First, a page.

I only made the comment to architectus about 'gotten' sounding illiterate because it really pi**ed me off that he thinks his stupid hillbilly comment is reasonable.
     
  20. shadowwalker
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    Maybe we can just accept that useage differs depending on place, instead of getting all het up about it. In the US, from grade school on up, I was taught "have gotten". I don't know what professors like or dislike; this is how we were taught. In the UK, it's different. I imagine in many other countries it also varies. So write based on where your story takes place and/or where your character is from.
     
  21. Cogito
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    Cogito Former Mod, Retired Supporter Contributor

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    Know the subtle aspects of the language dialect in the market you are writing for. That is easiest if you are writing for the market in which you are a native speaker. Next best is if you write for the market region your English studies were centered in. But stick to the one dialect for all narrative.

    For dialogue, you can use the dialect of the character's accustomed environment. Whether you carry that over to spelling, such as colour vs color, is debatable. Personally, I would prefer to keep the spelling of the target market, not the character, because you cannot hear spelling differences. The spelling variations can become an unnecessary distraction. But whichever you choose, be consistent.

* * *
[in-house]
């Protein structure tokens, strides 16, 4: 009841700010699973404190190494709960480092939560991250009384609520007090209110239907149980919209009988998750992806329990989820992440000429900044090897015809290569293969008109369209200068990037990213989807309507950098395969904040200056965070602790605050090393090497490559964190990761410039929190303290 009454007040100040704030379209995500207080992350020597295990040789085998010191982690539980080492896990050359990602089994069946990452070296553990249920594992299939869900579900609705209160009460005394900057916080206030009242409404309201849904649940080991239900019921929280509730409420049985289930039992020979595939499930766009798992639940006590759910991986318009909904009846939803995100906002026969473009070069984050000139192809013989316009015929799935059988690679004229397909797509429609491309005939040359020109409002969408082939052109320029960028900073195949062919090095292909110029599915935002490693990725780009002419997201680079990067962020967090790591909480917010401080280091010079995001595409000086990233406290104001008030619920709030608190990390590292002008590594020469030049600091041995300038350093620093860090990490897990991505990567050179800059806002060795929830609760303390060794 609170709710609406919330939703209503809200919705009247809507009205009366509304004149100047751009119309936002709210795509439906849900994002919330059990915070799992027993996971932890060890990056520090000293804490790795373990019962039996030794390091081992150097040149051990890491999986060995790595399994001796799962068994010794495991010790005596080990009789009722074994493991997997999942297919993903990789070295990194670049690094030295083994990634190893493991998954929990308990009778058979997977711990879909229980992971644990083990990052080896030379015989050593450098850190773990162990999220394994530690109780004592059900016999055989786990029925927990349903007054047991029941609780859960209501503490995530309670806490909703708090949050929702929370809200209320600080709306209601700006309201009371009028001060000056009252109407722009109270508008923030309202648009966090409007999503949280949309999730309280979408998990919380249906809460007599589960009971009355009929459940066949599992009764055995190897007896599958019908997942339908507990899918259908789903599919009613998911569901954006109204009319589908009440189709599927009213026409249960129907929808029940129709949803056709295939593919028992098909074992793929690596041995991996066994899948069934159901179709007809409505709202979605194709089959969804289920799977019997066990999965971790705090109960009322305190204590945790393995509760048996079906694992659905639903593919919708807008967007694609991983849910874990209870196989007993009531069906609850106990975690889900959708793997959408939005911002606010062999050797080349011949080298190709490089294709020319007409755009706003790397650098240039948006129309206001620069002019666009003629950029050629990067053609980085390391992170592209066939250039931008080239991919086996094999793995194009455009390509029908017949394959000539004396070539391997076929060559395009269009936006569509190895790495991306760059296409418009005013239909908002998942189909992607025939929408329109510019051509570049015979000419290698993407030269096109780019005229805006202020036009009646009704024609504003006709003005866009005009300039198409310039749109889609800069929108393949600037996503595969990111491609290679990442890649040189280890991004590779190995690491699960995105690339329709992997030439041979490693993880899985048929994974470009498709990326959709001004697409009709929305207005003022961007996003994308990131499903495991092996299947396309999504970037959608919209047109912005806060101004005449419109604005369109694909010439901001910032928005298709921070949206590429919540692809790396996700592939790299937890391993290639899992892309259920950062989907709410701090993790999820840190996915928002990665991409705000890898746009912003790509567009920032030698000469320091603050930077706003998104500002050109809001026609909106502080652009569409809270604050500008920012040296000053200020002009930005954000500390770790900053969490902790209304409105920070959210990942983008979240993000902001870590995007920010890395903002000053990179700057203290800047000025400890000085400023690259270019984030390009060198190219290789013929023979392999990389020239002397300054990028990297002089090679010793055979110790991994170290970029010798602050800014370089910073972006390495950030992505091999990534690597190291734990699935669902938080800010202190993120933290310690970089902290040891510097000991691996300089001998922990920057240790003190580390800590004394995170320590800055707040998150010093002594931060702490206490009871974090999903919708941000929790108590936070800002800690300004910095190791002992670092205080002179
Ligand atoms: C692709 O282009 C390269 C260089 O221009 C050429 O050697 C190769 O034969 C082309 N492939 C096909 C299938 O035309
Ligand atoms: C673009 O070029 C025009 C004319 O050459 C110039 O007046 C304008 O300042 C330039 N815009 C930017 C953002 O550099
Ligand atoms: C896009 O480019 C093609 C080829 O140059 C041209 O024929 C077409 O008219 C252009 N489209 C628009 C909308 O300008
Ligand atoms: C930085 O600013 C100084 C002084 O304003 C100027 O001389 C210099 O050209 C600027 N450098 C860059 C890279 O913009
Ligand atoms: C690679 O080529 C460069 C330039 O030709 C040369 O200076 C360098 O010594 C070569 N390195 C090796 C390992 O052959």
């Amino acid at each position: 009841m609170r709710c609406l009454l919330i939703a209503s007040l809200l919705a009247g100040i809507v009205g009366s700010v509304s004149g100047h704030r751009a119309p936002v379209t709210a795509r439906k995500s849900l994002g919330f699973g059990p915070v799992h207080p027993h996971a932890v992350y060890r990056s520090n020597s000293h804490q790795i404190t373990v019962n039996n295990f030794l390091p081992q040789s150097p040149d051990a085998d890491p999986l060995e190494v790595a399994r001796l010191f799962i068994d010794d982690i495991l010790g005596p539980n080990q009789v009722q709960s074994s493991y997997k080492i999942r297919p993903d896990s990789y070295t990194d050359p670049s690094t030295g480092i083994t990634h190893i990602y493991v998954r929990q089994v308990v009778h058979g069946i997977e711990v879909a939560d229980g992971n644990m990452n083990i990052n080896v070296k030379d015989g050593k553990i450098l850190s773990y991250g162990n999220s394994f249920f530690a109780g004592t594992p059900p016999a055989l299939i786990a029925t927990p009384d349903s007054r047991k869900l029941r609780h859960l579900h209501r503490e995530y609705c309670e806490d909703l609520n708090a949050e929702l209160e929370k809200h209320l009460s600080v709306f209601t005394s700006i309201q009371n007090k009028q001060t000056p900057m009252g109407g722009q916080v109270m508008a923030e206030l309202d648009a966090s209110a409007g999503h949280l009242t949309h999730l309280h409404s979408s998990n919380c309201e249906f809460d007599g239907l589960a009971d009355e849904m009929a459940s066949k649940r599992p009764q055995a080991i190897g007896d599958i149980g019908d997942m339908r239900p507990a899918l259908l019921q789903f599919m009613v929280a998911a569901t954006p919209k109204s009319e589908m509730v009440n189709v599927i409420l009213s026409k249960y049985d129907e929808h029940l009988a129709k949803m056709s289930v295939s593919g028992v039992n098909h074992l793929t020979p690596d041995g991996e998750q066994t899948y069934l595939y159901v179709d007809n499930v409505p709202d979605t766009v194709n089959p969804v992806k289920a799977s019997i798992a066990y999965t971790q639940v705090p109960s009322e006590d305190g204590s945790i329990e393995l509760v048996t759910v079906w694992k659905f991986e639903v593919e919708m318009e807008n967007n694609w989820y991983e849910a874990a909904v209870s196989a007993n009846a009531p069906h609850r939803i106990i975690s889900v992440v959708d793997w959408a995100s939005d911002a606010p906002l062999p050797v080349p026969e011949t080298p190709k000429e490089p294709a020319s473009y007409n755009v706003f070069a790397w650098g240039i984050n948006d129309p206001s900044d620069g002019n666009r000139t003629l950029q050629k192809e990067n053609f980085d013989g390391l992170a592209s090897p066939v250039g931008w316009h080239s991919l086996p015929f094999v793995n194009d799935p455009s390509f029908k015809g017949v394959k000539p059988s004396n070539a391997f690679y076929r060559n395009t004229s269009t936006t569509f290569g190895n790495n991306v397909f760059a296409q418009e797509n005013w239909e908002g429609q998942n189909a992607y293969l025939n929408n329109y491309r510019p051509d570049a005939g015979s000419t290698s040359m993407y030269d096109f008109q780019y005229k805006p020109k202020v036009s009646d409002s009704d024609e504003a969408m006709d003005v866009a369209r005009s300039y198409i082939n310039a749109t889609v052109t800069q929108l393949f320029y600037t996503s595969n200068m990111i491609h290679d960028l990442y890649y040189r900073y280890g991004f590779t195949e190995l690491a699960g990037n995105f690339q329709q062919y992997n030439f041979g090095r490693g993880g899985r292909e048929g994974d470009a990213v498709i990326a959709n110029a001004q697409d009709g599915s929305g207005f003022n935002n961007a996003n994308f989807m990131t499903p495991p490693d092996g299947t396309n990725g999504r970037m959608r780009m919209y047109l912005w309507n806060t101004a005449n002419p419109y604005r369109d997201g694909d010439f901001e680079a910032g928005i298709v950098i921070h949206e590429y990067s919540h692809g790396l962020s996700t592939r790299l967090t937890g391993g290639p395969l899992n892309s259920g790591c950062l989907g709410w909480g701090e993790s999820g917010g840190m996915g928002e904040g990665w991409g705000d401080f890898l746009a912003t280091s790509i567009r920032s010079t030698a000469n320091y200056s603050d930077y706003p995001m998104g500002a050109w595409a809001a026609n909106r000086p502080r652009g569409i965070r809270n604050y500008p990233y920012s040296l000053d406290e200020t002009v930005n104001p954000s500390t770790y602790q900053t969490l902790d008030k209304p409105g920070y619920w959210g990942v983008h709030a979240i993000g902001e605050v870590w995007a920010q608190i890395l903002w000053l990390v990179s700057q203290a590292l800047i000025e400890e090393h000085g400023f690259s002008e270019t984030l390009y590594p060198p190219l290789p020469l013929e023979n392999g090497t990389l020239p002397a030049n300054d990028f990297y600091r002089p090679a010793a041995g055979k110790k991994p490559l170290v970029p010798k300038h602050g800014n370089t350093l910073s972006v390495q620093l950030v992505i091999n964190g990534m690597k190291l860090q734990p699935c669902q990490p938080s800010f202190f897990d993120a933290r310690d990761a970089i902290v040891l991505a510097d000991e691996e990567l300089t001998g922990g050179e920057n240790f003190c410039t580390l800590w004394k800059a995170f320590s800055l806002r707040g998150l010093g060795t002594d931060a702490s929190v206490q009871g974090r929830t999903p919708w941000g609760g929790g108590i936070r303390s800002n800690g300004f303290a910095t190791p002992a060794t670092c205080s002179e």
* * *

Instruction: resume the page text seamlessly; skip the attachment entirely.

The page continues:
Handling a dialect you do not know intimately is difficult, and risky. Readers who do know the dialect will spot every inconsistency.
     
  22. euqroT
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    euqroT New Member

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    Gotten

    My Grandmother came over from England to Australia to live her life out here. Her English and sentence structure was always so nice to listen too. She never used 'got' if i can recall, although my Dad would, and he came out with Nan when he was ten. Whenever I heard this word it always sounded wrong whichever way it was used.

    Gotten though, sounds o.k ?, I know my own grammer is terrible though.
     
  23. digitig
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    digitig Contributing Member Contributor

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    That sounds very strange to this Brit. I can't offhand think of any time we would use "I have got" for anything other than present tense possession ("I have got three pairs of shoes"; "I have got a cold"), in which case the "got" is unnecessary but common. For receiving something in the past it seems natural to use just "got": "I got word from the Minister today".

    It might be worth mentioning that "gotten" has survived in British English in some idioms such as "ill-gotten".

    Is "gotten" universal in US English? I had the idea it was regional, but I don't know where I got that idea.
     
  24. digitig
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    digitig Contributing Member Contributor

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    I'd accept it without question if there was a good reason for the character to be speaking American English.
     
  25. digitig
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    Actually, it has. Both are traceable to the Old German word "Geitan" meaning to hold or grasp (to forget is figuratively to lose one's grasp of something). "Gotten" and "forgotten" used both to be normal English on both sides of the pond. It seems to have died out in Britain at about the same time as it was growing in use in the USA, although it has only really taken off in the USA since around the 1960s: http://books.google.com/ngrams/graph?content=gotten&year_start=1800&year_end=2000&corpus=5&smoothing=3, http://books.google.com/ngrams/graph?content=gotten&year_start=1800&year_end=2000&corpus=6&smoothing=3 (look around the 0.0004% mark on both graphs).